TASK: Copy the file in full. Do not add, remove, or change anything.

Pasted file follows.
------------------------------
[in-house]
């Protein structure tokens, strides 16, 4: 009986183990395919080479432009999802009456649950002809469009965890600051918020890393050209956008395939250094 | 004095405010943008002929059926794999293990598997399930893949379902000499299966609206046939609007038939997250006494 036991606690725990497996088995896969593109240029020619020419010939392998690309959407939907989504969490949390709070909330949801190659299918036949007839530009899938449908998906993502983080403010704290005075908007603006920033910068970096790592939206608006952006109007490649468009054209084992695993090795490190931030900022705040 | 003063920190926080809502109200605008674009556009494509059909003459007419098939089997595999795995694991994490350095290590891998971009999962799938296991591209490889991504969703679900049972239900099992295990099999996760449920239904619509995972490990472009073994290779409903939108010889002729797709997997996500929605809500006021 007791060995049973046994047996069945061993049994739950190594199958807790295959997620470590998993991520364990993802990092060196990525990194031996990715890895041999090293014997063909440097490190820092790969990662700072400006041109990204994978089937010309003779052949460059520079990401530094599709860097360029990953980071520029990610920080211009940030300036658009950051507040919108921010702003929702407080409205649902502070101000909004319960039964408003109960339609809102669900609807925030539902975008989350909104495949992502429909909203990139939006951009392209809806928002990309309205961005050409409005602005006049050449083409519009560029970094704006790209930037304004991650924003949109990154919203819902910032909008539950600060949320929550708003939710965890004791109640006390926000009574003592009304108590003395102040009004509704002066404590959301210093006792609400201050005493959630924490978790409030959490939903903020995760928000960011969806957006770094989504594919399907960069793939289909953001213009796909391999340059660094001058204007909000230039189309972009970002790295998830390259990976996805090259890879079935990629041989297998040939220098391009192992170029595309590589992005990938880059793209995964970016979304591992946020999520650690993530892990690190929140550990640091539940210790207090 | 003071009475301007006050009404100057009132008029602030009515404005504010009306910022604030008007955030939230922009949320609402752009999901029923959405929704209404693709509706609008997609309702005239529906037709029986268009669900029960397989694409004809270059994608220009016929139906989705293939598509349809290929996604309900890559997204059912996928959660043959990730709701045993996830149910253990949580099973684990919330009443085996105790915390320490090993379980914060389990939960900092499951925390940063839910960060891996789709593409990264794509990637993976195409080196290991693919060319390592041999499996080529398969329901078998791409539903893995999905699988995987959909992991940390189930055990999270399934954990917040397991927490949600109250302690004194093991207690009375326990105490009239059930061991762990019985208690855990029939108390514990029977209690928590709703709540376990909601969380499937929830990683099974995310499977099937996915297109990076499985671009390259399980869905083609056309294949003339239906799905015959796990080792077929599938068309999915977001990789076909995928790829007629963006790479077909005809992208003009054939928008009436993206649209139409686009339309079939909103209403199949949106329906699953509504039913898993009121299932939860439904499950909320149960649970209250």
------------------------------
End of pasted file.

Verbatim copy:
[in-house]
């Protein structure tokens, strides 16, 4: 009986183990395919080479432009999802009456649950002809469009965890600051918020890393050209956008395939250094 | 004095405010943008002929059926794999293990598997399930893949379902000499299966609206046939609007038939997250006494 036991606690725990497996088995896969593109240029020619020419010939392998690309959407939907989504969490949390709070909330949801190659299918036949007839530009899938449908998906993502983080403010704290005075908007603006920033910068970096790592939206608006952006109007490649468009054209084992695993090795490190931030900022705040 | 003063920190926080809502109200605008674009556009494509059909003459007419098939089997595999795995694991994490350095290590891998971009999962799938296991591209490889991504969703679900049972239900099992295990099999996760449920239904619509995972490990472009073994290779409903939108010889002729797709997997996500929605809500006021 007791060995049973046994047996069945061993049994739950190594199958807790295959997620470590998993991520364990993802990092060196990525990194031996990715890895041999090293014997063909440097490190820092790969990662700072400006041109990204994978089937010309003779052949460059520079990401530094599709860097360029990953980071520029990610920080211009940030300036658009950051507040919108921010702003929702407080409205649902502070101000909004319960039964408003109960339609809102669900609807925030539902975008989350909104495949992502429909909203990139939006951009392209809806928002990309309205961005050409409005602005006049050449083409519009560029970094704006790209930037304004991650924003949109990154919203819902910032909008539950600060949320929550708003939710965890004791109640006390926000009574003592009304108590003395102040009004509704002066404590959301210093006792609400201050005493959630924490978790409030959490939903903020995760928000960011969806957006770094989504594919399907960069793939289909953001213009796909391999340059660094001058204007909000230039189309972009970002790295998830390259990976996805090259890879079935990629041989297998040939220098391009192992170029595309590589992005990938880059793209995964970016979304591992946020999520650690993530892990690190929140550990640091539940210790207090 | 003071009475301007006050009404100057009132008029602030009515404005504010009306910022604030008007955030939230922009949320609402752009999901029923959405929704209404693709509706609008997609309702005239529906037709029986268009669900029960397989694409004809270059994608220009016929139906989705293939598509349809290929996604309900890559997204059912996928959660043959990730709701045993996830149910253990949580099973684990919330009443085996105790915390320490090993379980914060389990939960900092499951925390940063839910960060891996789709593409990264794509990637993976195409080196290991693919060319390592041999499996080529398969329901078998791409539903893995999905699988995987959909992991940390189930055990999270399934954990917040397991927490949600109250302690004194093991207690009375326990105490009239059930061991762990019985208690855990029939108390514990029977209690928590709703709540376990909601969380499937929830990683099974995310499977099937996915297109990076499985671009390259399980869905083609056309294949003339239906799905015959796990080792077929599938068309999915977001990789076909995928790829007629963006790479077909005809992208003009054939928008009436993206649209139409686009339309079939909103209403199949949106329906699953509504039913898993009121299932939860439904499950909320149960649970209250």